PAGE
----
But, after pausing for a second to think and making eye contact, they shrugged their shoulders and said, “OK.” As Amber says, that’s how we knew that the couches were REALLY heavy and it wasn’t just in our minds or because we are weaklings.

Together all four of them successfully moved the ENORMOUS couch up three flights of twisty concrete stairs.

The doorframes presented a whole different set of challenges. If you’ve ever seen the famous friends couch pivot scene, you’ll understand our feelings.

David played the role of Ross: “Before you decide to sell it on craigslist let’s try angling it one more way.” Fortunately for us, unlike the Friends episode, the couch arrived in once piece safely in our apartment.

The last episode of the day involved returning to our old apartment to load up the remaining furniture. Our friend Iris and her husband, Teddy joined us. Teddy and Iris couldn’t be any more different. He’s a big guy, over six feet tall, while she barely hits the five foot mark, however, both are incredibly sweet and encouraging.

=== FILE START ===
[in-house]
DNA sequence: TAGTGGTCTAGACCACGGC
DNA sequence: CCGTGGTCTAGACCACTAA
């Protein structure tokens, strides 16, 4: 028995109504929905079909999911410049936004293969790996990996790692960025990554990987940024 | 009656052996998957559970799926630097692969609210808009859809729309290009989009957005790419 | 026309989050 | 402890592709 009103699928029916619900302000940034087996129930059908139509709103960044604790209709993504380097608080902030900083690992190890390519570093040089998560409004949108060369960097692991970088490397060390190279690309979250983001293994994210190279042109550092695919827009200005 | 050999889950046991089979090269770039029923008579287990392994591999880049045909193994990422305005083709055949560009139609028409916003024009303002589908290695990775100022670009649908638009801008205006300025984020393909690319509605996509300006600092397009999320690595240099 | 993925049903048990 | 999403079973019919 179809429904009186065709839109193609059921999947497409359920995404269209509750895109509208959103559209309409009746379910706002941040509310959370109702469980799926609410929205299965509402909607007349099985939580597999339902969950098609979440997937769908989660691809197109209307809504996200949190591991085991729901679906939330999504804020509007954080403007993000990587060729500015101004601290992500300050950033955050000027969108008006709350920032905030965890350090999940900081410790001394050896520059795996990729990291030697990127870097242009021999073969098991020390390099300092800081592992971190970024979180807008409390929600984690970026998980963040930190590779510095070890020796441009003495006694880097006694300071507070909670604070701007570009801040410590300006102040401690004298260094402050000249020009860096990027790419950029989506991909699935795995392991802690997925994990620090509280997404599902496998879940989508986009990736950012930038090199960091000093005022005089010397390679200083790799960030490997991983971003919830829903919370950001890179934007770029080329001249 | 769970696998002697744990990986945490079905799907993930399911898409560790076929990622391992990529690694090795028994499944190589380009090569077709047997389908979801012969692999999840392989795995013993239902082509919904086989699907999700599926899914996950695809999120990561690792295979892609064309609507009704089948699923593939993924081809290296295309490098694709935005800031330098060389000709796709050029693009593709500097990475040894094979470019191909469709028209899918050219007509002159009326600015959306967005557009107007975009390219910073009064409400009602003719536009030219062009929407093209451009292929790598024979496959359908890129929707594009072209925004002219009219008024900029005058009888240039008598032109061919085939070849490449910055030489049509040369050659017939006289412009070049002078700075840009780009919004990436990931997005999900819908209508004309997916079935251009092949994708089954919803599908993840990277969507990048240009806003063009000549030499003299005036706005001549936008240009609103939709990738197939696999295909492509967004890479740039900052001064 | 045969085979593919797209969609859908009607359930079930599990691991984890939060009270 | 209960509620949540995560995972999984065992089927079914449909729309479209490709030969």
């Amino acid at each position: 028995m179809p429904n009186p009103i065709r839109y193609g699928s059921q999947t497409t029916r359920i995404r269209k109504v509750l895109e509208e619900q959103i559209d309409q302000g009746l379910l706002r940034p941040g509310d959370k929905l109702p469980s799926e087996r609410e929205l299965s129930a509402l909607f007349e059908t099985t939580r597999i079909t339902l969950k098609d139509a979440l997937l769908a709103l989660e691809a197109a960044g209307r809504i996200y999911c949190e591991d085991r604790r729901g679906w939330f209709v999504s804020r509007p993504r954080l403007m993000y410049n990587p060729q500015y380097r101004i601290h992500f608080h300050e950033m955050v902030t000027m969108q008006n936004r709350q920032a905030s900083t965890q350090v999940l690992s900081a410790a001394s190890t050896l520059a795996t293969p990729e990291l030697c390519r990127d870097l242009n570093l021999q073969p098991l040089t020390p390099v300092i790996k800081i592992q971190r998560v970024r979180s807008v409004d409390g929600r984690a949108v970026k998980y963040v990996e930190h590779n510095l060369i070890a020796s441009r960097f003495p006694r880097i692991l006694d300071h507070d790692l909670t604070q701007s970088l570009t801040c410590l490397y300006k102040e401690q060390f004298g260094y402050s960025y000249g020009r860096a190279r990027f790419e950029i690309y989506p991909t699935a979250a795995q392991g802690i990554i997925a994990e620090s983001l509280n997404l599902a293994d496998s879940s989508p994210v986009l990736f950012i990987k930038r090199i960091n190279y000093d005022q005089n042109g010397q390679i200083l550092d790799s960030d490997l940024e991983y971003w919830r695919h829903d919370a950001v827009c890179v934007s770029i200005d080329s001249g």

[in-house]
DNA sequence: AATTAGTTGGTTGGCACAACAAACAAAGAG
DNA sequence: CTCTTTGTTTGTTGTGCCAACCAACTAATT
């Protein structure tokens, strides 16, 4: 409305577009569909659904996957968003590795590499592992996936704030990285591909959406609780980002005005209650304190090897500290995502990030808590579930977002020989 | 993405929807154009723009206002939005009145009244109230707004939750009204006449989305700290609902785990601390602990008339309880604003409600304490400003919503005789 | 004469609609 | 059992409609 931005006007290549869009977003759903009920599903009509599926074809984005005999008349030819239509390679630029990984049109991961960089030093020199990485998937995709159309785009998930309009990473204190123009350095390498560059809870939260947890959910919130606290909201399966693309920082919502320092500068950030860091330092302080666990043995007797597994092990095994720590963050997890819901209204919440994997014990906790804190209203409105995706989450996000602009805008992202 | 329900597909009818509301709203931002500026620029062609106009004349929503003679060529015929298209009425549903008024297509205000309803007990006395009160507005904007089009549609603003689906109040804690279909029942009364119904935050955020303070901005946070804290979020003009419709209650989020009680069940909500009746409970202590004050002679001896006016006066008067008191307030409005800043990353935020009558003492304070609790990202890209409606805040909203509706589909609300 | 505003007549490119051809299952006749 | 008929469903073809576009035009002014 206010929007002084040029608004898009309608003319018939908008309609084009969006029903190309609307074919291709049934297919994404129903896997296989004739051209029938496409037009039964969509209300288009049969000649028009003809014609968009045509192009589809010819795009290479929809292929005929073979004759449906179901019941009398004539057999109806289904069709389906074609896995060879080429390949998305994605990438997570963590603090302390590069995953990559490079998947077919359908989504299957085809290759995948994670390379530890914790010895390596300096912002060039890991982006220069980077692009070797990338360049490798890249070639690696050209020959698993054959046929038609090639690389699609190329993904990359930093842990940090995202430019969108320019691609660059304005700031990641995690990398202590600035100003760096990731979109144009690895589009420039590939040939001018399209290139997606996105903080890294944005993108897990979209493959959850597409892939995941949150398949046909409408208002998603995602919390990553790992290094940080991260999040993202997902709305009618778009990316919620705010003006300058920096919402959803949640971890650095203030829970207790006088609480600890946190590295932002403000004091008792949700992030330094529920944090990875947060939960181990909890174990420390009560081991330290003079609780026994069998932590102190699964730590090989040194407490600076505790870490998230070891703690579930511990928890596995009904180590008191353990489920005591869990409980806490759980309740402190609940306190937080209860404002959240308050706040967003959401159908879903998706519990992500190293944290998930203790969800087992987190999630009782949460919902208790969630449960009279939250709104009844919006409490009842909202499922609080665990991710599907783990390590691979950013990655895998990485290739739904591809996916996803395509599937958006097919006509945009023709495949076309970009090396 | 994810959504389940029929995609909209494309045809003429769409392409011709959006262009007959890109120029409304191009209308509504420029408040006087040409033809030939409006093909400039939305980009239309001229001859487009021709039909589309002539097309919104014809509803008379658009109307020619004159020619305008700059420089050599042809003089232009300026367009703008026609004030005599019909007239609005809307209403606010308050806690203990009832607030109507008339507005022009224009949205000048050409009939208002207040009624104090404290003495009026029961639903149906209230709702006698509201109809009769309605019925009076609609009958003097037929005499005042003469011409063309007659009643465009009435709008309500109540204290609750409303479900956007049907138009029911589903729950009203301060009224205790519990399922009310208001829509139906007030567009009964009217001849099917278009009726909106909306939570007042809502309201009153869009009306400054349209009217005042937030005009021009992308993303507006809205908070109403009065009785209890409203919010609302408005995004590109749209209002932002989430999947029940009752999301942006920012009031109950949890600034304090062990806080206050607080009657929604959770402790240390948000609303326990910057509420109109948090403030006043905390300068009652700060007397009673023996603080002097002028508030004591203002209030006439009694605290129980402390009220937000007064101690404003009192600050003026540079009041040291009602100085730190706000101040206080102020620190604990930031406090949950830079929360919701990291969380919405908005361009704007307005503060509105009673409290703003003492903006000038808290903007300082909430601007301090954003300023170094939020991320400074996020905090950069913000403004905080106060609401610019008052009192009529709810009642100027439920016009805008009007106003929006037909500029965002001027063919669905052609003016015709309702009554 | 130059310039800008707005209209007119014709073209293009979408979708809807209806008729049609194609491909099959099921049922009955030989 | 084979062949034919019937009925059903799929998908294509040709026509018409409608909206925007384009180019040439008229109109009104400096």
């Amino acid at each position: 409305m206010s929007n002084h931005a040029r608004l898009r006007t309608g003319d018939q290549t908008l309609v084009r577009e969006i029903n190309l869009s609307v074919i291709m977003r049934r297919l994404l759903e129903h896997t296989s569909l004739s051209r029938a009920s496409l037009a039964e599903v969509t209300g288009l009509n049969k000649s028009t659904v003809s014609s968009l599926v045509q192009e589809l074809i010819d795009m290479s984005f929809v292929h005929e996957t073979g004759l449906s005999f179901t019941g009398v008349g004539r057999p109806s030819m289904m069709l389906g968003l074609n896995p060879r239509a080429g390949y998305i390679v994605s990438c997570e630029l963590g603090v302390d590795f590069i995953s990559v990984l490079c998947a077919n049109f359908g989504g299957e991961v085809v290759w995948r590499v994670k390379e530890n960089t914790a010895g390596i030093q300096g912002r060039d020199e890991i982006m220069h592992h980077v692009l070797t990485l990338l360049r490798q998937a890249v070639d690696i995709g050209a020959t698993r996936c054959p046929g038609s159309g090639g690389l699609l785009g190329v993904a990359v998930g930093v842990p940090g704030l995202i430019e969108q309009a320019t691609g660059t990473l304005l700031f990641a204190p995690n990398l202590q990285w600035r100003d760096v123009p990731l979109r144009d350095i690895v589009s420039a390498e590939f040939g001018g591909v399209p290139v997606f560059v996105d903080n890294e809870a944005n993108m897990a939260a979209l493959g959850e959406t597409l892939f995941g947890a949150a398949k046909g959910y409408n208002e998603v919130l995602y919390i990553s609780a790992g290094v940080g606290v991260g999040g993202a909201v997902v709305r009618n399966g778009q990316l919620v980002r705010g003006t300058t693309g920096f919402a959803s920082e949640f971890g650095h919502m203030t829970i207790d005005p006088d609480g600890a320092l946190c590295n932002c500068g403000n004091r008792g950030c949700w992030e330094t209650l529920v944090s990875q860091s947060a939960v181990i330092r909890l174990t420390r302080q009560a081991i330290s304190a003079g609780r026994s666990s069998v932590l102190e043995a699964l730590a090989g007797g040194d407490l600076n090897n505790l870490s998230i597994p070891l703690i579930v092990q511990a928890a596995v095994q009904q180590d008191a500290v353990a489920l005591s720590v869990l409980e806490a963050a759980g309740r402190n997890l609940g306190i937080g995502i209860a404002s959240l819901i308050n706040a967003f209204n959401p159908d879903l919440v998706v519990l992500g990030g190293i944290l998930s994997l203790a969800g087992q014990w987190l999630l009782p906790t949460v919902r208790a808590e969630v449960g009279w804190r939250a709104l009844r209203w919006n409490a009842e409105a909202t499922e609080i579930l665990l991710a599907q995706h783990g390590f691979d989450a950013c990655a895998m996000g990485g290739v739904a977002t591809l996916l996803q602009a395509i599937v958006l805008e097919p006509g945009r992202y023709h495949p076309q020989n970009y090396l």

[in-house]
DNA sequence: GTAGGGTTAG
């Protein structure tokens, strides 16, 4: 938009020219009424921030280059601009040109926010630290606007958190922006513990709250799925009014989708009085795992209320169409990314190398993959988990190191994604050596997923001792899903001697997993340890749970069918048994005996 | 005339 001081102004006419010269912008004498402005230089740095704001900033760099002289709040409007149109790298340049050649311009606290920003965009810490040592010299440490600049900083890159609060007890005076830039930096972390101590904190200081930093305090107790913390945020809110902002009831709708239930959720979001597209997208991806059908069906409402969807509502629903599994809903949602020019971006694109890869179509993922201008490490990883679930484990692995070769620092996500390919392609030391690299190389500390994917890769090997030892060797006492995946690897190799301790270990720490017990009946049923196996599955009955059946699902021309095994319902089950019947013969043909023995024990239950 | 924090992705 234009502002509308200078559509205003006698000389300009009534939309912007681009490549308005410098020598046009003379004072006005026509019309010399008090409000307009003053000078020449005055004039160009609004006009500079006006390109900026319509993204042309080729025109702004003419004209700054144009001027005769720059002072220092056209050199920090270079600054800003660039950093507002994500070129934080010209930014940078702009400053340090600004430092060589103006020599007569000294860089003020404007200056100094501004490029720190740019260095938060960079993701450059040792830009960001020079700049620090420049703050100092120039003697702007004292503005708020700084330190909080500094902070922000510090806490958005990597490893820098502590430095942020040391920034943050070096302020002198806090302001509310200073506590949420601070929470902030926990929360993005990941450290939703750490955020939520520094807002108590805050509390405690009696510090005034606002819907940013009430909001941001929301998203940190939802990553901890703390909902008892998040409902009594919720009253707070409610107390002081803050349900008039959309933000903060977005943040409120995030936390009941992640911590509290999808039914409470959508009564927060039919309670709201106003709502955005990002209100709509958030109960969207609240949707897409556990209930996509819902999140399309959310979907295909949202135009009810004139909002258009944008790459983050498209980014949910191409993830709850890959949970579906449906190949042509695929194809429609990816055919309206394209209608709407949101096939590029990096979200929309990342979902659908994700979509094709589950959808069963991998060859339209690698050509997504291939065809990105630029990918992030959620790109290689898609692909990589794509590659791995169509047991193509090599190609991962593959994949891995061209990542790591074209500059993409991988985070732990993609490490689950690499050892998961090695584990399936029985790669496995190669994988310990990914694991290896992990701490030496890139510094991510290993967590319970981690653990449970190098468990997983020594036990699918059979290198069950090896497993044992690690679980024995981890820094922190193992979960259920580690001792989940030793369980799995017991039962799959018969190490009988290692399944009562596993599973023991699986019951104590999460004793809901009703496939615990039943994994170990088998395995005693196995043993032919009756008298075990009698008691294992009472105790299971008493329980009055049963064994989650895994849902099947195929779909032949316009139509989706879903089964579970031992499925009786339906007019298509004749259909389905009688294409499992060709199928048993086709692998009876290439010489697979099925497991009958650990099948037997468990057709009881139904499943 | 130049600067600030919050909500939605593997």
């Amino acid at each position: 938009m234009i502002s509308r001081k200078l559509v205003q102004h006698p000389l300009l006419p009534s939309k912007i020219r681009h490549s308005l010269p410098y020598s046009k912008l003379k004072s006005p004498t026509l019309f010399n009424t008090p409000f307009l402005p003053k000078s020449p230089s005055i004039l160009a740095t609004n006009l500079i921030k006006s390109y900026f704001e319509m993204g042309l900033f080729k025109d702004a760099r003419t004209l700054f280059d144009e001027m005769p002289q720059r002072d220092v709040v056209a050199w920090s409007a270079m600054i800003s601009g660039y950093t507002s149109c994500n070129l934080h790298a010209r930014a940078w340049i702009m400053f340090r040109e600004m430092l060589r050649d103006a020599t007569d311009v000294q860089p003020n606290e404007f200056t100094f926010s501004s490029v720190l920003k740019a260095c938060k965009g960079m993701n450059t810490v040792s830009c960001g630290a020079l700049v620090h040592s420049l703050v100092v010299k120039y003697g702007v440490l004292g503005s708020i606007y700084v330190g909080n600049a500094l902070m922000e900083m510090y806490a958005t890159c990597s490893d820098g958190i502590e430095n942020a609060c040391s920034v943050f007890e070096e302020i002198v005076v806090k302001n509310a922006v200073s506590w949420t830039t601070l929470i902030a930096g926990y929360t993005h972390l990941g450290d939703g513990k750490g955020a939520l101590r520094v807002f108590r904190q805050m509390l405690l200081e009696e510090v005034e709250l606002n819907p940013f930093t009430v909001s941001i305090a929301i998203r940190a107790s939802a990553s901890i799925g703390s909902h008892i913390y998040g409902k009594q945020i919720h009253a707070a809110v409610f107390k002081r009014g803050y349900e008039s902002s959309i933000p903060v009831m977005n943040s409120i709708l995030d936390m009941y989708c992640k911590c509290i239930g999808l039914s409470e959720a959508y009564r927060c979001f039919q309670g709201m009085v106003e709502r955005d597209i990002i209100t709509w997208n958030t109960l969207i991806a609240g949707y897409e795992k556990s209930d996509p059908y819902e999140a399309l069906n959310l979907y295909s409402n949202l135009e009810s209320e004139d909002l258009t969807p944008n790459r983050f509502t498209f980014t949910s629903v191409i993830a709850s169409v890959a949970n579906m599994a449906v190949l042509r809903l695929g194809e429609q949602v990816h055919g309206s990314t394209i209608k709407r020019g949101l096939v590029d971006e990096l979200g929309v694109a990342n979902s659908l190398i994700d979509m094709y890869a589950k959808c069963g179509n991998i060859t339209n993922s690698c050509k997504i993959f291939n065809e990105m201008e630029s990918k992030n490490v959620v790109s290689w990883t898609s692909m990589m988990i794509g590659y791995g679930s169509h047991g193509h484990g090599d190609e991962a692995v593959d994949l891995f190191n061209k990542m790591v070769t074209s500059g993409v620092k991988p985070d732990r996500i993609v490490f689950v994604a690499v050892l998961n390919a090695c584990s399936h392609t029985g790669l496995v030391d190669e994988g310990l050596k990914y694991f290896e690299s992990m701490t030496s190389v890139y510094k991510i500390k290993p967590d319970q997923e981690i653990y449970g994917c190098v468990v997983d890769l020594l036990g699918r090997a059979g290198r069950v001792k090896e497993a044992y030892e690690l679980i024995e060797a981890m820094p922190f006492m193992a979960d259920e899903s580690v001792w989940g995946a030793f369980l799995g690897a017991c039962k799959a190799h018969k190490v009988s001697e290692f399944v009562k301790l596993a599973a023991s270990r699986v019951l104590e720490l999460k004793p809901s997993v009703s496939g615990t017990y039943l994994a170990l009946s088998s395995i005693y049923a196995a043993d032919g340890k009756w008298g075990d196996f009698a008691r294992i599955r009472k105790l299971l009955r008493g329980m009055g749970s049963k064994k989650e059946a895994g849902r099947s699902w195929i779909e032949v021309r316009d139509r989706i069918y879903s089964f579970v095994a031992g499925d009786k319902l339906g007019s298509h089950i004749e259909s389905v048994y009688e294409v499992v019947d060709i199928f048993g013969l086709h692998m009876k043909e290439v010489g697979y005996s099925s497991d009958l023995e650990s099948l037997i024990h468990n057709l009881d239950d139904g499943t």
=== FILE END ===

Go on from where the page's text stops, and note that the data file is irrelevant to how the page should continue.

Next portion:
Today was no different, despite the freezing conditions.

Upon arriving at our apartment, Iris commented that we were much more organized than other people whom they had helped move. “You’re much better off than others. Some people haven’t packed anything by the time we arrive to help.” She was too kind. The truth was we WERE NOT ORGANIZED. No matter how you looked at it…(A week later I’m still looking at boxes…)

Teddy was equally joyful and willing to help load the furniture.

“Do you have any blankets?” Teddy asked, a huge smile on his face.
“Not a problem. Not a problem. What about some twine or ties?”
“OK…not a problem. We’ll figure it out.”

And he did, despite our stupidity. Somehow under his guidance the remaining furniture was loaded into the truck and safely transported without a scratch.

In conclusion, as you may be able to tell…moving was a truly HORRIBLE experience. The weather was awful, we were unprepared and disorganized. Moving from an apartment or house is not at all like moving from a college dorm. You have all this furniture and tons of stuff that you’ve managed to accumulate. Somehow you have to move all of it to a new place.

I learned that I NEVER WANT TO MOVE AGAIN. EVER. It was the worst. By the end of the day I could barely feel my face, my lips were raw and chapped from the wind, and my muscles ached. For some reasons my forearms really, really hurt from gripping boxes in weird positions. (They still feel sore as I’m typing this blog post now.)

The only thing that’s true from my “ideal” story is that we did get lucky when we moved. Despite the arctic tundra temperatures and 60 mph winds, we had help from our amazing families and our friends. So thank you to everyone who braved the awful weather!